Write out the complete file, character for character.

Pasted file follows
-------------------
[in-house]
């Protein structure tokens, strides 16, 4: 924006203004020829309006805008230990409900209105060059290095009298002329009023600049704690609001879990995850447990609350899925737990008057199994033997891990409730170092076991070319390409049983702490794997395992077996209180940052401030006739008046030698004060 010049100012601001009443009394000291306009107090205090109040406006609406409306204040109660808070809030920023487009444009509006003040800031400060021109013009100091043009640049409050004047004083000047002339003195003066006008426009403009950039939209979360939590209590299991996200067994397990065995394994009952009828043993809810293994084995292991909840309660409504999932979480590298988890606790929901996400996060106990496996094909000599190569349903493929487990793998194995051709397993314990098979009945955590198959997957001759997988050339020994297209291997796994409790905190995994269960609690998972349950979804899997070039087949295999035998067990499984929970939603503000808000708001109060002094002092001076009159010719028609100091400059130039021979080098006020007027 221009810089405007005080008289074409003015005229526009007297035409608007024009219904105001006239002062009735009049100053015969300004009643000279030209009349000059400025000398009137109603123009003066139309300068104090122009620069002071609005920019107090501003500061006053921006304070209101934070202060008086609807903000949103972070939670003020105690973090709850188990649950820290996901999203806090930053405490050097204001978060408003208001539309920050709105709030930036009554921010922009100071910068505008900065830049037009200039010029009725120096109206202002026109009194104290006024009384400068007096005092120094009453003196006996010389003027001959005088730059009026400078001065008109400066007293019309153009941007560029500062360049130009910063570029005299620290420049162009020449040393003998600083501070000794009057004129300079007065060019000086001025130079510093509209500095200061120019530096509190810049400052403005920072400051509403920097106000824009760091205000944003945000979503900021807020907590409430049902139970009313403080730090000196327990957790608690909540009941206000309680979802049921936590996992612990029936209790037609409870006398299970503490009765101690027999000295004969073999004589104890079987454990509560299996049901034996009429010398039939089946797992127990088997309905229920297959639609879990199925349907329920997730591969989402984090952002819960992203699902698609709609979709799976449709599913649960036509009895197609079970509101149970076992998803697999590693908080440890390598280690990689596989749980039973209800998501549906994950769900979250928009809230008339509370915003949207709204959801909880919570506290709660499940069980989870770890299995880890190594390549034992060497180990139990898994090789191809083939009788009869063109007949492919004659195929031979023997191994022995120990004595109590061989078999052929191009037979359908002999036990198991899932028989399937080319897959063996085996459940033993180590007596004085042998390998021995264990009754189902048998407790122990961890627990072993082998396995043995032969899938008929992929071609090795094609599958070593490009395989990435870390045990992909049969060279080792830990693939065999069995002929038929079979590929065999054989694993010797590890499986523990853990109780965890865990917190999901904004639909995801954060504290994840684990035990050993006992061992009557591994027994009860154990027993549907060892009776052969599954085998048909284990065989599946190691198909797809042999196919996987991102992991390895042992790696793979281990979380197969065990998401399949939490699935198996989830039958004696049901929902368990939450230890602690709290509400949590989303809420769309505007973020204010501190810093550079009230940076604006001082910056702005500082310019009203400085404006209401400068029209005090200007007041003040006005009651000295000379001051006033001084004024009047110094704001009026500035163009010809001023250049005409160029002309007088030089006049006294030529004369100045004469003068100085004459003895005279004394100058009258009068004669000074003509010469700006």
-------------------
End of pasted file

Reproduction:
[in-house]
């Protein structure tokens, strides 16, 4: 924006203004020829309006805008230990409900209105060059290095009298002329009023600049704690609001879990995850447990609350899925737990008057199994033997891990409730170092076991070319390409049983702490794997395992077996209180940052401030006739008046030698004060 010049100012601001009443009394000291306009107090205090109040406006609406409306204040109660808070809030920023487009444009509006003040800031400060021109013009100091043009640049409050004047004083000047002339003195003066006008426009403009950039939209979360939590209590299991996200067994397990065995394994009952009828043993809810293994084995292991909840309660409504999932979480590298988890606790929901996400996060106990496996094909000599190569349903493929487990793998194995051709397993314990098979009945955590198959997957001759997988050339020994297209291997796994409790905190995994269960609690998972349950979804899997070039087949295999035998067990499984929970939603503000808000708001109060002094002092001076009159010719028609100091400059130039021979080098006020007027 221009810089405007005080008289074409003015005229526009007297035409608007024009219904105001006239002062009735009049100053015969300004009643000279030209009349000059400025000398009137109603123009003066139309300068104090122009620069002071609005920019107090501003500061006053921006304070209101934070202060008086609807903000949103972070939670003020105690973090709850188990649950820290996901999203806090930053405490050097204001978060408003208001539309920050709105709030930036009554921010922009100071910068505008900065830049037009200039010029009725120096109206202002026109009194104290006024009384400068007096005092120094009453003196006996010389003027001959005088730059009026400078001065008109400066007293019309153009941007560029500062360049130009910063570029005299620290420049162009020449040393003998600083501070000794009057004129300079007065060019000086001025130079510093509209500095200061120019530096509190810049400052403005920072400051509403920097106000824009760091205000944003945000979503900021807020907590409430049902139970009313403080730090000196327990957790608690909540009941206000309680979802049921936590996992612990029936209790037609409870006398299970503490009765101690027999000295004969073999004589104890079987454990509560299996049901034996009429010398039939089946797992127990088997309905229920297959639609879990199925349907329920997730591969989402984090952002819960992203699902698609709609979709799976449709599913649960036509009895197609079970509101149970076992998803697999590693908080440890390598280690990689596989749980039973209800998501549906994950769900979250928009809230008339509370915003949207709204959801909880919570506290709660499940069980989870770890299995880890190594390549034992060497180990139990898994090789191809083939009788009869063109007949492919004659195929031979023997191994022995120990004595109590061989078999052929191009037979359908002999036990198991899932028989399937080319897959063996085996459940033993180590007596004085042998390998021995264990009754189902048998407790122990961890627990072993082998396995043995032969899938008929992929071609090795094609599958070593490009395989990435870390045990992909049969060279080792830990693939065999069995002929038929079979590929065999054989694993010797590890499986523990853990109780965890865990917190999901904004639909995801954060504290994840684990035990050993006992061992009557591994027994009860154990027993549907060892009776052969599954085998048909284990065989599946190691198909797809042999196919996987991102992991390895042992790696793979281990979380197969065990998401399949939490699935198996989830039958004696049901929902368990939450230890602690709290509400949590989303809420769309505007973020204010501190810093550079009230940076604006001082910056702005500082310019009203400085404006209401400068029209005090200007007041003040006005009651000295000379001051006033001084004024009047110094704001009026500035163009010809001023250049005409160029002309007088030089006049006294030529004369100045004469003068100085004459003895005279004394100058009258009068004669000074003509010469700006």